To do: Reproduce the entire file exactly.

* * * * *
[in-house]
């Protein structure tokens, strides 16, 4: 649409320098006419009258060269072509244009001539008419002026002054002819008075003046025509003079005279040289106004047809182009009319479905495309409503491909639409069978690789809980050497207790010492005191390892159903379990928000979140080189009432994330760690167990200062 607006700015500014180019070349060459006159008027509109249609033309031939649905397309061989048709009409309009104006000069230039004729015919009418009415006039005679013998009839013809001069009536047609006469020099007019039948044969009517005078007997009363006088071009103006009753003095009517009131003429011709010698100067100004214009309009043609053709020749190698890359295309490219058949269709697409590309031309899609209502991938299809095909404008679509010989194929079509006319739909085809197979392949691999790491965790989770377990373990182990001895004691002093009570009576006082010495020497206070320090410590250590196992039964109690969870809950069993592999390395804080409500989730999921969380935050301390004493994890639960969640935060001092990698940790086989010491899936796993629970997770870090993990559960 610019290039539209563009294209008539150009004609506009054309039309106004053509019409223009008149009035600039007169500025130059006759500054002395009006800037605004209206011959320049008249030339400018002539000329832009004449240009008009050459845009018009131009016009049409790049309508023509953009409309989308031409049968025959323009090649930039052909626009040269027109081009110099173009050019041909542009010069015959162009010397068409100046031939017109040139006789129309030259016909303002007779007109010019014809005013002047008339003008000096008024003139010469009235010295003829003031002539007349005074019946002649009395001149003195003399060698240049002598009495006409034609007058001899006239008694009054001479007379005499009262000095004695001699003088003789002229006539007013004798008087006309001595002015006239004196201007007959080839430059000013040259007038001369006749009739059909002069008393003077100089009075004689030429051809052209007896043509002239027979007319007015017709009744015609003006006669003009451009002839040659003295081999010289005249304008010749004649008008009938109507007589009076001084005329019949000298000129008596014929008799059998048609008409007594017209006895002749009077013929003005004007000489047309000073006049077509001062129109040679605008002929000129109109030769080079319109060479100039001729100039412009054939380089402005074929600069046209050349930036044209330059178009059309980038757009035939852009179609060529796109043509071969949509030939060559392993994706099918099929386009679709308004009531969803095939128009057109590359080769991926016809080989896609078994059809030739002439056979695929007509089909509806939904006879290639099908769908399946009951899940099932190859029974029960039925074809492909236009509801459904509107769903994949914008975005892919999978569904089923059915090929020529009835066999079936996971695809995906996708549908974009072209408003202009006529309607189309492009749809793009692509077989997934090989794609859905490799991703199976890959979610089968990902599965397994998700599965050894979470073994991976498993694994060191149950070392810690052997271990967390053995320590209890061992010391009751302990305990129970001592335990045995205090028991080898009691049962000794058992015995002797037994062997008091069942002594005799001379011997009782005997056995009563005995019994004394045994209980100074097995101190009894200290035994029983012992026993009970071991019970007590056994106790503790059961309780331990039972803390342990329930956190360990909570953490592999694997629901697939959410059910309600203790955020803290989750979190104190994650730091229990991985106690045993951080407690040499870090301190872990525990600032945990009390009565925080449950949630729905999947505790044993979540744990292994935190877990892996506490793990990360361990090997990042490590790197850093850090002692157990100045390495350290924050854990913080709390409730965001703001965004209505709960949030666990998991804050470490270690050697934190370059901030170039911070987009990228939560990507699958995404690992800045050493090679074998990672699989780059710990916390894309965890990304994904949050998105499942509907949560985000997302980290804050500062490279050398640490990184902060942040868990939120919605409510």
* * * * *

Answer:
[in-house]
């Protein structure tokens, strides 16, 4: 649409320098006419009258060269072509244009001539008419002026002054002819008075003046025509003079005279040289106004047809182009009319479905495309409503491909639409069978690789809980050497207790010492005191390892159903379990928000979140080189009432994330760690167990200062 607006700015500014180019070349060459006159008027509109249609033309031939649905397309061989048709009409309009104006000069230039004729015919009418009415006039005679013998009839013809001069009536047609006469020099007019039948044969009517005078007997009363006088071009103006009753003095009517009131003429011709010698100067100004214009309009043609053709020749190698890359295309490219058949269709697409590309031309899609209502991938299809095909404008679509010989194929079509006319739909085809197979392949691999790491965790989770377990373990182990001895004691002093009570009576006082010495020497206070320090410590250590196992039964109690969870809950069993592999390395804080409500989730999921969380935050301390004493994890639960969640935060001092990698940790086989010491899936796993629970997770870090993990559960 610019290039539209563009294209008539150009004609506009054309039309106004053509019409223009008149009035600039007169500025130059006759500054002395009006800037605004209206011959320049008249030339400018002539000329832009004449240009008009050459845009018009131009016009049409790049309508023509953009409309989308031409049968025959323009090649930039052909626009040269027109081009110099173009050019041909542009010069015959162009010397068409100046031939017109040139006789129309030259016909303002007779007109010019014809005013002047008339003008000096008024003139010469009235010295003829003031002539007349005074019946002649009395001149003195003399060698240049002598009495006409034609007058001899006239008694009054001479007379005499009262000095004695001699003088003789002229006539007013004798008087006309001595002015006239004196201007007959080839430059000013040259007038001369006749009739059909002069008393003077100089009075004689030429051809052209007896043509002239027979007319007015017709009744015609003006006669003009451009002839040659003295081999010289005249304008010749004649008008009938109507007589009076001084005329019949000298000129008596014929008799059998048609008409007594017209006895002749009077013929003005004007000489047309000073006049077509001062129109040679605008002929000129109109030769080079319109060479100039001729100039412009054939380089402005074929600069046209050349930036044209330059178009059309980038757009035939852009179609060529796109043509071969949509030939060559392993994706099918099929386009679709308004009531969803095939128009057109590359080769991926016809080989896609078994059809030739002439056979695929007509089909509806939904006879290639099908769908399946009951899940099932190859029974029960039925074809492909236009509801459904509107769903994949914008975005892919999978569904089923059915090929020529009835066999079936996971695809995906996708549908974009072209408003202009006529309607189309492009749809793009692509077989997934090989794609859905490799991703199976890959979610089968990902599965397994998700599965050894979470073994991976498993694994060191149950070392810690052997271990967390053995320590209890061992010391009751302990305990129970001592335990045995205090028991080898009691049962000794058992015995002797037994062997008091069942002594005799001379011997009782005997056995009563005995019994004394045994209980100074097995101190009894200290035994029983012992026993009970071991019970007590056994106790503790059961309780331990039972803390342990329930956190360990909570953490592999694997629901697939959410059910309600203790955020803290989750979190104190994650730091229990991985106690045993951080407690040499870090301190872990525990600032945990009390009565925080449950949630729905999947505790044993979540744990292994935190877990892996506490793990990360361990090997990042490590790197850093850090002692157990100045390495350290924050854990913080709390409730965001703001965004209505709960949030666990998991804050470490270690050697934190370059901030170039911070987009990228939560990507699958995404690992800045050493090679074998990672699989780059710990916390894309965890990304994904949050998105499942509907949560985000997302980290804050500062490279050398640490990184902060942040868990939120919605409510």